Background: Introduction: Umbilical catheters (UCs) are vital to NICU care for monitoring and ensuring a reliable route for nutrition and medication. They are pain-free and provide central access. On average, half of UCs migrate to malposition using standard adhesive methods of securement, and migration leading to malposition can cause cardiac tamponade, pericardial effusion, and thrombus. Another risk is infection, which is a concern for given the need for proper umbilical desiccation to minimize infection risk. Current methods for securing UCs often leave the insertion site uncovered for this purpose but potentially allow bacterial introduction from touching during infant care and from diapers. The goal of this study was to measure the rates of migration leading to malposition using LifeBubble (Figure 1), a method of securing umbilical catheters. Methods: A retrospective concurrent chart review at a single Level IV NICU (Oregon Health & Science University) was performed on infants requiring UCs (UAC, umbilical arterial catheter; UVC, umbilical venous catheter) that were secured either using a LifeBubble (LB) or usual adhesive securement (Adhesive Control, AC) during the 2019-2021 epoch. Inclusion criteria included infants >1kg with the need for umbilical catheters. Exclusion criteria included infants who weighed <1 kg, those who were deceased or transferred out of the NICU prior to discontinuing the catheter. The catheters were removed either due to malposition or at end of use. Outcome measures were 1) the proportion of UCs that moved one vertebral body or more as determined by radiography and 2) the proportion that were removed due to malposition as determined on radiography. Results were analyzed using Wilcoxon rank sum or Pearson chi square tests. Results: A total of 159 patients were included for review, 58 LB and 61 LBC. Comparing demographics, there were significantly different rates of congenital heart disease diagnoses in the LB versus AC group (47% vs 29%, p=0.05) and a trend towards significantly different birth weights between groups (Table1). There were a total of 106 UCs in the AC group (57 UVC, 49 UAC) and 89 in the LB group (54 UVC, 35 UAC). When comparing LifeBubble to the control group, there was significantly less UC migration of one vertebral body or greater i(12% vs 52%: p=0.00001) (Table 2), a significant reduction in UVC migration (5.6% vs 44%; p=0.00001) and importantly, a significant reduction in UVC migration leading to discontinuation (5.6% vs 39%; p=0.00008). While UAC migration and discontinuation was less in the LB versus the AC group (11.4% vs 29% 0% vs 7.4%) these findings were not significant. There were no CLABSIs in either group. Conclusion: This new method of umbilical catheter securement was associated with a statistically significant reduction in rates of umbilical catheter movement resulting in discontinuation due to malposition.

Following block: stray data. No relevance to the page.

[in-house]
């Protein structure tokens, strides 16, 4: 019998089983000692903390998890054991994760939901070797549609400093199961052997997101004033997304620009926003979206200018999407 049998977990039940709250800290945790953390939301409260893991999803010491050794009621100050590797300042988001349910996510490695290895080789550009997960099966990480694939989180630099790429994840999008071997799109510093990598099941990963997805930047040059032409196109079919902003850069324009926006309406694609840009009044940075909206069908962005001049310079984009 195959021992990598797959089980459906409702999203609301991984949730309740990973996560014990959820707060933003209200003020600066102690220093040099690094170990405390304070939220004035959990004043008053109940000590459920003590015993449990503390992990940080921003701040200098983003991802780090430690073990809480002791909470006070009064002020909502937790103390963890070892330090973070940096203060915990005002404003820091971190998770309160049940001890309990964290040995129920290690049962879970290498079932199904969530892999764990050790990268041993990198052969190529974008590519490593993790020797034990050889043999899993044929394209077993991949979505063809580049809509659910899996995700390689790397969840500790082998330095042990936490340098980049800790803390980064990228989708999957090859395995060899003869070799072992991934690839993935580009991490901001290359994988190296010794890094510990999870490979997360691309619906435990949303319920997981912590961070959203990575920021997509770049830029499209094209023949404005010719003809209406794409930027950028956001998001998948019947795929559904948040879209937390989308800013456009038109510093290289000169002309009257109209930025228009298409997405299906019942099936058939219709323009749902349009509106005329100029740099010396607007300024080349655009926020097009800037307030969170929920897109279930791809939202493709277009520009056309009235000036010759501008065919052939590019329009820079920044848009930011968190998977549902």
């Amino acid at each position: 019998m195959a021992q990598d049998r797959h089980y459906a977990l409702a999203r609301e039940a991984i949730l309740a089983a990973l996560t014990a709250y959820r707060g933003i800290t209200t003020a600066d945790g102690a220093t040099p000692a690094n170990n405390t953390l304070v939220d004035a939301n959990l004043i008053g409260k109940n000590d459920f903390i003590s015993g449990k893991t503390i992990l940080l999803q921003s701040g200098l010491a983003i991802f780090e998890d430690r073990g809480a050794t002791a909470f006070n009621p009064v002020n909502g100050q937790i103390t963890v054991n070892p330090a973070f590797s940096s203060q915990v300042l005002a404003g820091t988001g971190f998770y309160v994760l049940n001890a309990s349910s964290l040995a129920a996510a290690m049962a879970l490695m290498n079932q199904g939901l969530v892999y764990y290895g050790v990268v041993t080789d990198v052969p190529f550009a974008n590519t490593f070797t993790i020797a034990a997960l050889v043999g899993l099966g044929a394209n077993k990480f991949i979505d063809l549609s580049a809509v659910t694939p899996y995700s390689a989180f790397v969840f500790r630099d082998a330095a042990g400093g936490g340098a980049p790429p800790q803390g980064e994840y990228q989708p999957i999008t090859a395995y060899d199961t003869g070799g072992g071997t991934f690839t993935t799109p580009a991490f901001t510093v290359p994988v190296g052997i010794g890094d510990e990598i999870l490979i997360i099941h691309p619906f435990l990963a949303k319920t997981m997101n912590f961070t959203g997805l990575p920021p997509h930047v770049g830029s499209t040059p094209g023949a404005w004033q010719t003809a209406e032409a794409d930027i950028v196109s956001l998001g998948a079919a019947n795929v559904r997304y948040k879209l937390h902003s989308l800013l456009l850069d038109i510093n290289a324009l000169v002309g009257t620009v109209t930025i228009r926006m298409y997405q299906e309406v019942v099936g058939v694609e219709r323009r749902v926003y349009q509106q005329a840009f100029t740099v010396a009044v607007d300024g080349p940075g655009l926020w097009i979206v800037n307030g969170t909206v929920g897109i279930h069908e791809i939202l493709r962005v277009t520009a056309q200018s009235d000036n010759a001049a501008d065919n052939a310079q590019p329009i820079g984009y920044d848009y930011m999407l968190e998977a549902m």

A New Method of Umbilical Catheter Securement Is Associated with Significantly Lower Rates of Malposition
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Brian Scottoline, Amy Olyaei, Tanya Crabtree-Beach; A New Method of Umbilical Catheter Securement Is Associated with Significantly Lower Rates of Malposition. Pediatrics February 2022; 149 (1 Meeting Abstracts February 2022): 638.
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